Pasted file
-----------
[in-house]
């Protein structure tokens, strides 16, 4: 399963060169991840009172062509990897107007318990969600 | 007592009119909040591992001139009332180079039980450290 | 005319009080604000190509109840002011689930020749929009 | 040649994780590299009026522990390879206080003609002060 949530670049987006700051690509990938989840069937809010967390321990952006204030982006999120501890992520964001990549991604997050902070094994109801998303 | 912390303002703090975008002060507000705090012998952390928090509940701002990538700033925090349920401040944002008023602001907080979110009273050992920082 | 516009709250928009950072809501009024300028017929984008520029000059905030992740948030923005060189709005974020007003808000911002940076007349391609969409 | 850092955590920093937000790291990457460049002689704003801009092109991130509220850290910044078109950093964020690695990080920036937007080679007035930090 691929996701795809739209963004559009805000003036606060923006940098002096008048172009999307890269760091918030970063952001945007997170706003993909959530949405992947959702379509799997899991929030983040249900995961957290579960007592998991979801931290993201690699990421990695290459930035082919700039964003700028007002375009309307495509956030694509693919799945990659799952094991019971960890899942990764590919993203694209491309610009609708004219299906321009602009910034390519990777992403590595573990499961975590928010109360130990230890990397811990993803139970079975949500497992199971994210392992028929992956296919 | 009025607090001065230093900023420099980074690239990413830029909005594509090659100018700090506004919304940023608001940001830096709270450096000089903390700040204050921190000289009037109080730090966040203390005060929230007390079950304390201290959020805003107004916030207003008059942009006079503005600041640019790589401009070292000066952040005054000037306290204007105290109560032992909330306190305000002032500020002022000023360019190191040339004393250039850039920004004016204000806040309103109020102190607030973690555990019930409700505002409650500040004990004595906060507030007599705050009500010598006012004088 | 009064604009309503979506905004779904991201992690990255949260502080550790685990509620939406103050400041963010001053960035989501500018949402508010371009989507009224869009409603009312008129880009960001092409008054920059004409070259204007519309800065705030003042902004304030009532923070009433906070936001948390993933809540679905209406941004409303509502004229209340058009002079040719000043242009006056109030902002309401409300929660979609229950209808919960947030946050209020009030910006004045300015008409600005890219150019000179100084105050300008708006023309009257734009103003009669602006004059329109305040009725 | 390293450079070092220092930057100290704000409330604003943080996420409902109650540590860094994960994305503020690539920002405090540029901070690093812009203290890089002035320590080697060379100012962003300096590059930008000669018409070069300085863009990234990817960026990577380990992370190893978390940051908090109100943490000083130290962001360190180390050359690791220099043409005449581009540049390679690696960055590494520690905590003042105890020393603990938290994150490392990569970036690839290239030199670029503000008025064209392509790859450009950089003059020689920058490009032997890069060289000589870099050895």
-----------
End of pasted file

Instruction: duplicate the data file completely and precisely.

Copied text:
[in-house]
């Protein structure tokens, strides 16, 4: 399963060169991840009172062509990897107007318990969600 | 007592009119909040591992001139009332180079039980450290 | 005319009080604000190509109840002011689930020749929009 | 040649994780590299009026522990390879206080003609002060 949530670049987006700051690509990938989840069937809010967390321990952006204030982006999120501890992520964001990549991604997050902070094994109801998303 | 912390303002703090975008002060507000705090012998952390928090509940701002990538700033925090349920401040944002008023602001907080979110009273050992920082 | 516009709250928009950072809501009024300028017929984008520029000059905030992740948030923005060189709005974020007003808000911002940076007349391609969409 | 850092955590920093937000790291990457460049002689704003801009092109991130509220850290910044078109950093964020690695990080920036937007080679007035930090 691929996701795809739209963004559009805000003036606060923006940098002096008048172009999307890269760091918030970063952001945007997170706003993909959530949405992947959702379509799997899991929030983040249900995961957290579960007592998991979801931290993201690699990421990695290459930035082919700039964003700028007002375009309307495509956030694509693919799945990659799952094991019971960890899942990764590919993203694209491309610009609708004219299906321009602009910034390519990777992403590595573990499961975590928010109360130990230890990397811990993803139970079975949500497992199971994210392992028929992956296919 | 009025607090001065230093900023420099980074690239990413830029909005594509090659100018700090506004919304940023608001940001830096709270450096000089903390700040204050921190000289009037109080730090966040203390005060929230007390079950304390201290959020805003107004916030207003008059942009006079503005600041640019790589401009070292000066952040005054000037306290204007105290109560032992909330306190305000002032500020002022000023360019190191040339004393250039850039920004004016204000806040309103109020102190607030973690555990019930409700505002409650500040004990004595906060507030007599705050009500010598006012004088 | 009064604009309503979506905004779904991201992690990255949260502080550790685990509620939406103050400041963010001053960035989501500018949402508010371009989507009224869009409603009312008129880009960001092409008054920059004409070259204007519309800065705030003042902004304030009532923070009433906070936001948390993933809540679905209406941004409303509502004229209340058009002079040719000043242009006056109030902002309401409300929660979609229950209808919960947030946050209020009030910006004045300015008409600005890219150019000179100084105050300008708006023309009257734009103003009669602006004059329109305040009725 | 390293450079070092220092930057100290704000409330604003943080996420409902109650540590860094994960994305503020690539920002405090540029901070690093812009203290890089002035320590080697060379100012962003300096590059930008000669018409070069300085863009990234990817960026990577380990992370190893978390940051908090109100943490000083130290962001360190180390050359690791220099043409005449581009540049390679690696960055590494520690905590003042105890020393603990938290994150490392990569970036690839290239030199670029503000008025064209392509790859450009950089003059020689920058490009032997890069060289000589870099050895």